I'm taking a business ethics class right now. (Spare me the oxymoron jokes. I'm way ahead of you.)
Reason #295,438,211 that I see most corporations as evil incarnate: Atrazine.
Atrazine is a powerful herbicide applied to 70% of America's cornfields. Traces of the chemical routinely turn up in American streams and wells and even in the rain; the F.D.A. also finds residues of Atrazine in our food.
So what? The chemical was recently banned by the European Union and is a suspected carcinogen and endocrine disruptor that has been linked to low sperm counts among farmers. A couple of years ago, a U.C. Berkeley herpetologist named Tyrone Hayes, while doing research on behalf of Syngenta (Atrazine's manufacturer) found that even at concentrations as low as 0.1 part per billion, the herbicide will chemically emasculate a male frog, causing its gonads to produce eggs — in effect, turning males into hermaphrodites.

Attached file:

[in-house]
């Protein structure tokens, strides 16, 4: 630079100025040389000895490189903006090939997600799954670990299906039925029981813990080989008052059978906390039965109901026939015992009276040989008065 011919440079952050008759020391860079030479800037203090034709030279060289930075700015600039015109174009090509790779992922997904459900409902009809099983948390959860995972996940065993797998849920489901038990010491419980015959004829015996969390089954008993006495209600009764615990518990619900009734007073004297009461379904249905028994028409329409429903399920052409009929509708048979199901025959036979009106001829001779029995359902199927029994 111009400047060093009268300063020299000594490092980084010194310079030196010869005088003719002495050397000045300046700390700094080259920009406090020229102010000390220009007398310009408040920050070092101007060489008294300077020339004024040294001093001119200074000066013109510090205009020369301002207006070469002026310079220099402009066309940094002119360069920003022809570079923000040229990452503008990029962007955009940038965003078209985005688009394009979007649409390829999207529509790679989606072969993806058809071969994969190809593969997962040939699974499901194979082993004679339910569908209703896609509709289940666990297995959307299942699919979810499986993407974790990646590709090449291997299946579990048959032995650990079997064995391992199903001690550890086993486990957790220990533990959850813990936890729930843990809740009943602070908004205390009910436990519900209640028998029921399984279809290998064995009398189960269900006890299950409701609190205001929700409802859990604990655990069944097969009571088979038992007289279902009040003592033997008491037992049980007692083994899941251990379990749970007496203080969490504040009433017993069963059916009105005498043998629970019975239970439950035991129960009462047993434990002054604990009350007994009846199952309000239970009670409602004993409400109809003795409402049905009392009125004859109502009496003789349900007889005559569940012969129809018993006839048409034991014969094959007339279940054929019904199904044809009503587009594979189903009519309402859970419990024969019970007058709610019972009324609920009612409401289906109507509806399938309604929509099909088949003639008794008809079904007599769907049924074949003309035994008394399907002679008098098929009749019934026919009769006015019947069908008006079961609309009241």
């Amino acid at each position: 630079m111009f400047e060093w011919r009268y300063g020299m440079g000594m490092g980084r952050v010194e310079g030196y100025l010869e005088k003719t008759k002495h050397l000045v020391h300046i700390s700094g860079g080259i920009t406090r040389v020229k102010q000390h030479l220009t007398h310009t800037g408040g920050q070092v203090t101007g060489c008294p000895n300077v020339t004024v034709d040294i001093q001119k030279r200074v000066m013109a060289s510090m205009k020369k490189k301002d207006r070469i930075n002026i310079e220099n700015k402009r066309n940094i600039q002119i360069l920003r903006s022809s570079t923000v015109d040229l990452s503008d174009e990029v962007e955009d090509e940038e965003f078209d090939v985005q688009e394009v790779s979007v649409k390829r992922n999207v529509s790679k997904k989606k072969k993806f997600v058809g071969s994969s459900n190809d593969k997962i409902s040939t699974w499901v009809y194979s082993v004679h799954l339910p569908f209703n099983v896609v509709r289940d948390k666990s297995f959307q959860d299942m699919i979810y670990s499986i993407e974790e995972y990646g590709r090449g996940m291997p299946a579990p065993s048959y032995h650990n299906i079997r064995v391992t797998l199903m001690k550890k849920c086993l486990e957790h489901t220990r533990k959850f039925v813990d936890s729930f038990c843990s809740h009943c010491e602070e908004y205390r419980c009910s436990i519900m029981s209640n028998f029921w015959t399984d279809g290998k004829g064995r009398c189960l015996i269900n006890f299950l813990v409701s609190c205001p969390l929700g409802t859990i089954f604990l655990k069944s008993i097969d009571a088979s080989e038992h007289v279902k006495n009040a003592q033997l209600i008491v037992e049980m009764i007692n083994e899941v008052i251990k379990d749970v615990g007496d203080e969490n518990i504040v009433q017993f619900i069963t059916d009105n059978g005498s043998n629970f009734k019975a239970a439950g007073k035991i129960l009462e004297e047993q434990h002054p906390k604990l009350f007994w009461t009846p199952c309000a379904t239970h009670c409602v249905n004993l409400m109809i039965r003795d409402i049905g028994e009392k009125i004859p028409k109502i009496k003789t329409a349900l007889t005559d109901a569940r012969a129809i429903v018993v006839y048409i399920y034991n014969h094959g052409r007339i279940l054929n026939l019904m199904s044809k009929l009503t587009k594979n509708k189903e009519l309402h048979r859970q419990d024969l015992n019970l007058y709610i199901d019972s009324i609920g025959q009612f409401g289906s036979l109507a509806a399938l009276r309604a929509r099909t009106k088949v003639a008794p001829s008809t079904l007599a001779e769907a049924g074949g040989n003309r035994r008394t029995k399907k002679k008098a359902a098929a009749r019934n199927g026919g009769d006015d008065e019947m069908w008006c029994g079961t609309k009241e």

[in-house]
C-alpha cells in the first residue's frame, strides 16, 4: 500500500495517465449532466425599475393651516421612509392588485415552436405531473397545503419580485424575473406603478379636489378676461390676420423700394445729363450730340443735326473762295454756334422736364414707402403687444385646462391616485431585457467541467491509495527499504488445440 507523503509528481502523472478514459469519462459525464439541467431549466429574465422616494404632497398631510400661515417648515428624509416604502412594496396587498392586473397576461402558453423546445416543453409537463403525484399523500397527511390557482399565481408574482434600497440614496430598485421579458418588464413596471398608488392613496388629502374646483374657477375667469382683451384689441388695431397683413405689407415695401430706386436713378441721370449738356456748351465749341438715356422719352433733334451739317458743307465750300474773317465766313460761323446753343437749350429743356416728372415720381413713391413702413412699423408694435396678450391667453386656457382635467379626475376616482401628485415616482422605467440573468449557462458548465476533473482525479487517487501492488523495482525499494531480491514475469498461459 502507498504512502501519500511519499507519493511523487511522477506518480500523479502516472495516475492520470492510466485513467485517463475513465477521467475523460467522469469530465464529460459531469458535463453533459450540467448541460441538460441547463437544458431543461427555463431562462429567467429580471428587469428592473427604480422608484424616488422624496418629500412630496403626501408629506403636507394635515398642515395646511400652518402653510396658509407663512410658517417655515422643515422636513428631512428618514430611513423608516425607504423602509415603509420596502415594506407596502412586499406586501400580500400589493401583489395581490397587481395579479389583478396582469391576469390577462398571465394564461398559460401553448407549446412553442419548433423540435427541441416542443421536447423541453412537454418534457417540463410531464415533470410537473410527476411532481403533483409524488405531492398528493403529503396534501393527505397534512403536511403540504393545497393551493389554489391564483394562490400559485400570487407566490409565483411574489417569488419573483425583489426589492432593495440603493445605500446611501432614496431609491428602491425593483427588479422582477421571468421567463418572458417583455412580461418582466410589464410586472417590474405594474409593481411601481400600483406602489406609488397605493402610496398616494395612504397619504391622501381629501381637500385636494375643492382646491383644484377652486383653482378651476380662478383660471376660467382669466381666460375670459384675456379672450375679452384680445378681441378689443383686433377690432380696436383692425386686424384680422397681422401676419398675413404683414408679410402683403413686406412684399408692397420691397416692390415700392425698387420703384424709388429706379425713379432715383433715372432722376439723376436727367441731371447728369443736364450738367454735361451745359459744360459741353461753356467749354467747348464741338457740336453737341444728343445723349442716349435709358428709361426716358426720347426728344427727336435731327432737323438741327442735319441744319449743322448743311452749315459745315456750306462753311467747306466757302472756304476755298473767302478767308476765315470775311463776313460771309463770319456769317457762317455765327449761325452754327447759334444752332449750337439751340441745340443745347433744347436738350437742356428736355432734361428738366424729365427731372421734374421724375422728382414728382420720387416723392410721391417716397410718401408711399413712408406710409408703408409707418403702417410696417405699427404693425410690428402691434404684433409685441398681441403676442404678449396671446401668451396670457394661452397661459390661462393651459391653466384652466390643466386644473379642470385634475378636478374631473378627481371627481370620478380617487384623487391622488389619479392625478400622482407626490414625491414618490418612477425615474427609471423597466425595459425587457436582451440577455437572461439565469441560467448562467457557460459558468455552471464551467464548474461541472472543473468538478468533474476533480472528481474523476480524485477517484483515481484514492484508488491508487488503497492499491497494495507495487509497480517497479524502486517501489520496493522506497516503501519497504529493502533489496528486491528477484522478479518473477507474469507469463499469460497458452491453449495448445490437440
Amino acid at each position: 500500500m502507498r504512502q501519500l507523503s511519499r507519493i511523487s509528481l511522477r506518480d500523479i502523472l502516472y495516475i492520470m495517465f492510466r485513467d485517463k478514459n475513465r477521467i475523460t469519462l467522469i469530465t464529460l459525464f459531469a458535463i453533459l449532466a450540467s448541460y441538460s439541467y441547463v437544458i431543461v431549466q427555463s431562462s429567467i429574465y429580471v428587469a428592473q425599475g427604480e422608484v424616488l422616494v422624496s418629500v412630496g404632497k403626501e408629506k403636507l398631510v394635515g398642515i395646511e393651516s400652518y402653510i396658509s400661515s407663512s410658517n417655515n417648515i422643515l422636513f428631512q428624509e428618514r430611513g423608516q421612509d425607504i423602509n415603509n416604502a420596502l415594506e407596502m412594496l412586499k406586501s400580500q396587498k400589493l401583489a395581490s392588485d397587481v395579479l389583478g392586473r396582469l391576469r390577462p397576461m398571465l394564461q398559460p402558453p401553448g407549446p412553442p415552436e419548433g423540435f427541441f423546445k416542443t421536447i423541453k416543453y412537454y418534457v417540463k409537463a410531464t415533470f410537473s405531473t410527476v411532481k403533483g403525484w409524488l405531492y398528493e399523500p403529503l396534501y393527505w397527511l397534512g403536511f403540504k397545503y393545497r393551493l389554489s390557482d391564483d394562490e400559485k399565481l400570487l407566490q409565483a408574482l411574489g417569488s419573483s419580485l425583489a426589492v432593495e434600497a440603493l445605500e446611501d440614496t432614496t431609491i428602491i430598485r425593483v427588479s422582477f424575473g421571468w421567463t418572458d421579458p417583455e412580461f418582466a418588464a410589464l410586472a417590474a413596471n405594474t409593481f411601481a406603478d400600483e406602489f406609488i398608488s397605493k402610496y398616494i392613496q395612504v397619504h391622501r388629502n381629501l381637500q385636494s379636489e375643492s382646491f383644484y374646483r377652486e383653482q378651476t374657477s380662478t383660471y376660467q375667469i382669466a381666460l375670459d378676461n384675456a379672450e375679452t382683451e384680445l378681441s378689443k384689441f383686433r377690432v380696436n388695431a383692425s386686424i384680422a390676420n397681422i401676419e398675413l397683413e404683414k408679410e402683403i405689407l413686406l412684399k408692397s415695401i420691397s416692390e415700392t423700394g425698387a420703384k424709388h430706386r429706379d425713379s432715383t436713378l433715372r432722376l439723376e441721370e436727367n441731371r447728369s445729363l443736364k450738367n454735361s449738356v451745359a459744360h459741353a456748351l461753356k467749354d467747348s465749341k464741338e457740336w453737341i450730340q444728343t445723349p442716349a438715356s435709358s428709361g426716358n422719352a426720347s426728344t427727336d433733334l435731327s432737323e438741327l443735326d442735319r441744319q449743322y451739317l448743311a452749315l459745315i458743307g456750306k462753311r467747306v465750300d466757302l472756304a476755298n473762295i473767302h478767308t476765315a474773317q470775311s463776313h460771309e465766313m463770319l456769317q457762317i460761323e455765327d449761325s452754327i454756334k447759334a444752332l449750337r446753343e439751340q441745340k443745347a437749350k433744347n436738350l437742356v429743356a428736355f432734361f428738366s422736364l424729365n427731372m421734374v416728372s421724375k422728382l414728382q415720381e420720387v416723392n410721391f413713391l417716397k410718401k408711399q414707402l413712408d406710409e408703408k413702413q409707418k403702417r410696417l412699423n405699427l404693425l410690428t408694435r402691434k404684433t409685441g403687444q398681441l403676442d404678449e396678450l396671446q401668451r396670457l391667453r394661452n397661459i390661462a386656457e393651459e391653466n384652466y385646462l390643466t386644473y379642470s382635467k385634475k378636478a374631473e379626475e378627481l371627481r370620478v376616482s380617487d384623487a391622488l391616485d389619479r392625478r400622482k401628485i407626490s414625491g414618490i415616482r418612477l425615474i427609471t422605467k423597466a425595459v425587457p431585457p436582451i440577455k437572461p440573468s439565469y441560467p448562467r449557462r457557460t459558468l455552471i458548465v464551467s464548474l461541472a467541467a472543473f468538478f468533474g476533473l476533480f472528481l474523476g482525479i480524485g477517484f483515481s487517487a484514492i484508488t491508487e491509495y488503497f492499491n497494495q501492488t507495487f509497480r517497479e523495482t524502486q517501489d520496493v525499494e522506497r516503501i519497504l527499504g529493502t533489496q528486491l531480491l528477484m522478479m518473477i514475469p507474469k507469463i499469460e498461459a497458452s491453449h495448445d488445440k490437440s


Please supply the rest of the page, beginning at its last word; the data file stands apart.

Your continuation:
Atrazine is often present in American waterways at much higher concentrations than 0.1 part per billion. But American regulators generally won't ban a pesticide until the bodies, or cancer cases, begin to pile up — until, that is, scientists can prove the link between the suspect molecule and illness in humans or ecological catastrophe. So Atrazine is, at least in the American food system, deemed innocent until proved guilty — a standard of proof extremely difficult to achieve, since it awaits the results of chemical testing on humans that we, rightly, don't perform.
Via the New York Times